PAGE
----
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Mike Schopp's Blog



Schopp: Anyone else smell a sale?

Same thing happens every summer.

The outlook for the upcoming Bills season is on the bleak side. Many fans read it the same way, but others, usually lacking for substance but riding high on emotion, step up to defend the team and argue. I shrug my shoulders, chalk it up to undying loyalty, and move on. Some loyalists go further than just a call-in, sending an email to express how disappointed they are in the "negativity" of the host(s).

Same thing happens every summer.

While my sentiment was similar this summer I encountered less resistance this year than ever before. Fatigued fans, desperate to see the Bills just be competitive some year, either stayed quiet or joined the chorus of angry birds.

This summer's fashionable complaint? That the team has stopped trying to win. In the past we've had shaky (being nice) draft picks and other assorted questionable (also nice) moves. This year, a feeling piqued by the Lee Evans trade, fans have asked if Ralph Wilson even cares anymore.

As I've said on the air often of late, I am starting to wonder if a sale is in the works. For years I read into Wilson's occasional remarks that he intends for the team to stay here until he dies but after that all bets are off, something I've dubbed a "compromise with his legacy". This way, you can never exactly blame him if they move, for they won't have done so on his watch.

But a few things smell different to me now. The earlier point about indifference that fans are sensing. Not only are moves like the Evans trade and the lack of improvements to the offensive line a part of this, there was no bellyaching from Wilson about the direction of the league in recent collective bargaining talks, something we've gotten used to him from.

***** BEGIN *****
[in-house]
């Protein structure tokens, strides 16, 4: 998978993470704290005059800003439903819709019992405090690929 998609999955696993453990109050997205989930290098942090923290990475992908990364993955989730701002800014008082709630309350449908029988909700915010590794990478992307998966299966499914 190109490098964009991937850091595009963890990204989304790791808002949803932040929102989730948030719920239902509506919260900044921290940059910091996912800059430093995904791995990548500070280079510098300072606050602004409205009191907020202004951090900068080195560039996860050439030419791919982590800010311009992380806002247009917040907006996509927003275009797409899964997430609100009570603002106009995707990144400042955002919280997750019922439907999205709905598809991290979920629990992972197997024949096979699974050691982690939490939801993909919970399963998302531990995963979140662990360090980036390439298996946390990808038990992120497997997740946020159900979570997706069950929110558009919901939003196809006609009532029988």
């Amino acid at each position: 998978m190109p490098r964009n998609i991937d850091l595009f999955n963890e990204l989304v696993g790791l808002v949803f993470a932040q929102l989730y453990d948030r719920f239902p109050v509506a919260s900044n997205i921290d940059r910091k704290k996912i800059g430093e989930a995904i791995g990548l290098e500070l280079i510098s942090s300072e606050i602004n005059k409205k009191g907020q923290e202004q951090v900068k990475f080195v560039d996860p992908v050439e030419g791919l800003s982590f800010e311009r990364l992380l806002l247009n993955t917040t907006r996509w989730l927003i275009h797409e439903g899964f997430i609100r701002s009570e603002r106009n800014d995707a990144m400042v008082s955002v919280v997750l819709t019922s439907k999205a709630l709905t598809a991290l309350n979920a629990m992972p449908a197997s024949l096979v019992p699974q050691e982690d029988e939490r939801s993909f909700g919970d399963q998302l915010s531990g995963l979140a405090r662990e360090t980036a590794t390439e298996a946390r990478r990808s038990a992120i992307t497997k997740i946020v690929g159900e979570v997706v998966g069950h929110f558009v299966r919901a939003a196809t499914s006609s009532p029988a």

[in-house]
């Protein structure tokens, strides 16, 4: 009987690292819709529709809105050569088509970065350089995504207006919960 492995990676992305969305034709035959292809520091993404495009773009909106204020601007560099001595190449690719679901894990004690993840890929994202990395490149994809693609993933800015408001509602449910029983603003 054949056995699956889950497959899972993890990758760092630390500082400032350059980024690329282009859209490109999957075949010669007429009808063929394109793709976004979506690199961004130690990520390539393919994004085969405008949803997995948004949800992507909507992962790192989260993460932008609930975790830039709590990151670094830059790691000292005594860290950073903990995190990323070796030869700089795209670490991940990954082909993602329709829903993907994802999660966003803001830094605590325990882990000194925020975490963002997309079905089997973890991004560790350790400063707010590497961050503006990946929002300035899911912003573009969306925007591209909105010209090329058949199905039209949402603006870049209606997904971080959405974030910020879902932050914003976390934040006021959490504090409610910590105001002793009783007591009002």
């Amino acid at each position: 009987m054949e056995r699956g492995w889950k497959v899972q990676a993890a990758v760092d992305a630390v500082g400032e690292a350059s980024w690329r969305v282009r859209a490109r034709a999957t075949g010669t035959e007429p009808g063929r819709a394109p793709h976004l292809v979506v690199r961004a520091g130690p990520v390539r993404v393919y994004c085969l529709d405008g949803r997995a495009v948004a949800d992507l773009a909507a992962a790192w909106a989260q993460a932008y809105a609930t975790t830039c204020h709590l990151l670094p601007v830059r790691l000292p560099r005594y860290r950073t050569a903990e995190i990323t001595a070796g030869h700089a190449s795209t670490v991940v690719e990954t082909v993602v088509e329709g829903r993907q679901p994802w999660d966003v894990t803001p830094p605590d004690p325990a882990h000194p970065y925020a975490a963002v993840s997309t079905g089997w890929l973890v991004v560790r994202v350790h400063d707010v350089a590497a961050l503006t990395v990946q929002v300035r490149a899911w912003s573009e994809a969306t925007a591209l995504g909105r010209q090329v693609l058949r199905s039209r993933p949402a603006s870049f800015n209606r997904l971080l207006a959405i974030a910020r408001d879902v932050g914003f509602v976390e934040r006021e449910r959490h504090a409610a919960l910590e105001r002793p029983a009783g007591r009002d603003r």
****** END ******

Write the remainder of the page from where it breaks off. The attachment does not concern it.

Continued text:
And one more thing: Wilson will be 93 on October 17. Wilson has always been known to enjoy not just owning the Bills but operating them. Over time, the extent of this has declined. Where are we now? Wilson is rarely seen at a practice and has cut down the number of games he attends. He failed to appear at the owners meetings, the Bills being represented by other executives.

Perhaps franchise value would be a factor too, with estimates of the Bills being worth something north of a crazy $800 million. We all have our price.

Is owning the Bills fun for him anymore? One wonders if declining health, the natural progression of time, has reduced Wilson's interest in the operation of the team and in turn whether it would compel him to sell it.

Wilson owning the team and running it this way has fan morale at an all-time low. I was at a Bisons game last night that might have had more fans in attendance than the Bills' preseason finale -- and that's with tens of thousands of Bills tickets paid for not being used. Think about that. Moreover, people at the ballpark actually seemed happy. Who would have felt good leaving the stadium last night?

If you're one of those people that has fought with me in the past about writing the playoffs off at 0-0, I ask this time that you root for me to be right. You don't have to tell anyone, it's ok.

Because whether you expect it or not, with the Bills the same thing seems to happen every fall too.


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